Thursday 22 April 2021

Review | Mother by Laura Jarratt

Published by Trapeze on February 18, 2021

Everybody has those “what if” moments. When you’re just getting on with your day and then a ridiculous or unplausible question enters your mind and you think about what you would do even though you know you’re never going to have to make the choice because it won’t ever really happen to you.

Except for Lizzie, the unthinkable does happen. In Mother, on a torrid rainy drive back from a holiday with her two daughters, Portia and Becca, Lizzie crashes the car. As they plummet into a nearby lake, Lizzie must make a choice no mother should ever have to. She can only get one of her daughters out of the car – which one can she save – and which one will be left to die?

Just in case this wasn’t traumatic enough – for Lizzie and her husband Dan and their one remaining daughter to then have to work out how to survive and go on as a family of three, when they were once a family of four – the realisation soon hits that maybe the car crash wasn’t an accident after all. Maybe the crash was caused deliberately. Maybe somebody else chose for one of their daughters to die that night…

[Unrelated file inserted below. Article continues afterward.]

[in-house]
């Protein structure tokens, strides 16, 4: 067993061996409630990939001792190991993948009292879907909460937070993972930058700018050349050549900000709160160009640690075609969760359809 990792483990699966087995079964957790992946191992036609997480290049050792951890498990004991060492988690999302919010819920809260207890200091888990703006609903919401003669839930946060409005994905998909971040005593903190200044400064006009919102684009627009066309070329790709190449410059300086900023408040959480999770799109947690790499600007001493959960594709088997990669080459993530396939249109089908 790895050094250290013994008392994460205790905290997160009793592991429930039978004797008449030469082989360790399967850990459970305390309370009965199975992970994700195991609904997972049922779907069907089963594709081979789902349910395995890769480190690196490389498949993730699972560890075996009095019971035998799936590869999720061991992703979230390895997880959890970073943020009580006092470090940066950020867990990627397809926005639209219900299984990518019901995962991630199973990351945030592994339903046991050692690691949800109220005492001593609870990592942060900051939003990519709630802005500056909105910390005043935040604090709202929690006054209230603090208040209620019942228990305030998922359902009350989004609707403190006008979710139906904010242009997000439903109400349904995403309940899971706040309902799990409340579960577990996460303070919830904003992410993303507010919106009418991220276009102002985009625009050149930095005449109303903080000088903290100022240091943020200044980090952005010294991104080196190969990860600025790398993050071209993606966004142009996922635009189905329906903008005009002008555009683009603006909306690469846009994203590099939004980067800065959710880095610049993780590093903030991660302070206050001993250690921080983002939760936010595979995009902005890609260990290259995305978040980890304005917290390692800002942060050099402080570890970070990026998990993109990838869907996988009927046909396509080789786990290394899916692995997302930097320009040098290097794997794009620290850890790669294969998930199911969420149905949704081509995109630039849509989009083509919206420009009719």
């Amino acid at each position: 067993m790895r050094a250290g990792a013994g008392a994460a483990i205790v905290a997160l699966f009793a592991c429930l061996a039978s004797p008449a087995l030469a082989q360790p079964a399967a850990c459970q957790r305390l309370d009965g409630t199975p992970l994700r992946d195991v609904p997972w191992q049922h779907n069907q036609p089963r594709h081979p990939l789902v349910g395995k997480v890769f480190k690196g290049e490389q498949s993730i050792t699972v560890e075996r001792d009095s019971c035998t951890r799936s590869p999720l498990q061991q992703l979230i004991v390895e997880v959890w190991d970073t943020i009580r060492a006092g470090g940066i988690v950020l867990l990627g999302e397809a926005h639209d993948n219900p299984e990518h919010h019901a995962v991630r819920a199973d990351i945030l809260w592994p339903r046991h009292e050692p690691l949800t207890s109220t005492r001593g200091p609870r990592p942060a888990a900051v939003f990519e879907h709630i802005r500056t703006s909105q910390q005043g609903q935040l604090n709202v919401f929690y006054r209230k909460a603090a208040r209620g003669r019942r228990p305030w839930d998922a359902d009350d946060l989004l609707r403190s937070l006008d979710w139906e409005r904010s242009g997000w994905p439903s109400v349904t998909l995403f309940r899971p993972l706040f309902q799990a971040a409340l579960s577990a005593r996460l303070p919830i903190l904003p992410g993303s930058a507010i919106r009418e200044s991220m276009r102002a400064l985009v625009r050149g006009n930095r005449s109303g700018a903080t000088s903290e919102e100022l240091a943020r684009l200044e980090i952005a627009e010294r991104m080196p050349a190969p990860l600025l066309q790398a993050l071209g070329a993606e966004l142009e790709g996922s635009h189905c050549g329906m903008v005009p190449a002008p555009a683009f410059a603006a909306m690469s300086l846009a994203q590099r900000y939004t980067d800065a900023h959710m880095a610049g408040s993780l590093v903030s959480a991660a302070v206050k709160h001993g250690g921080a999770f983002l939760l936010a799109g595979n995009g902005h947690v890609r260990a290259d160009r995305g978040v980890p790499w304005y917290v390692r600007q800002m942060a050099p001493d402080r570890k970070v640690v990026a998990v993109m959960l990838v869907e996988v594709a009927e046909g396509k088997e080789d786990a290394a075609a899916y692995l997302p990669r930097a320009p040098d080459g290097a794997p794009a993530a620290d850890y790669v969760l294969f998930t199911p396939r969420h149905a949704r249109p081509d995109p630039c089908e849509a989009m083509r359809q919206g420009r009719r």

I cannot even begin to describe how much I loved this book. It was beautifully haunting with a concept so thought-provoking I genuinely could not get the story off my mind. The writing was raw and mesmerising, with lingering, slow-burning tension and pure emotion concealed in every sentence.

I was hooked from the opening few chapters where the lead up to the accident had me biting my nails in anticipation of the scene about to unfold. Already, just from the build up in the first chapter, I was fascinated by the family dynamics, by Lizzie’s relationship with her daughters and her marriage to Dan. Both lawyers in different fields, there was something so intriguing about Lizzie and Dan and I felt like they both had a story to tell.

Throughout Mother, I suspected everyone of wrongdoing - there was definitely a lot of trust issues on my behalf! Even though trust is a concern in this book, with the fears that the crash was more than an accident, there was so much more simmering away in Mother and I was utterly obsessed with it.

The author wrote such a beautiful and heart-breaking portrayal of grief and her observations were probably my favourite part of the novel. Between Lizzie, Dan and the daughter who survives, naturally each one grieves differently, and often separately, and this was truly heart-wrenching to read. Grief is at the core of this book and it is moving and powerful. Laura Jarratt shows how grief is so personal and individual – everybody experiences it differently and it doesn’t matter how strong that person may come across, there is no escaping it.

There is not much that can be said about the book without spoiling the story and its chilling and sickening twists. I will say that there is one part towards the end that had me reading with my heart in my mouth – it was so high in emotion and tension and really encapsulated everything I loved about this book. Mother is one of the best books I have read in a long time.

Review copy provided by the publisher - this was my honest review.

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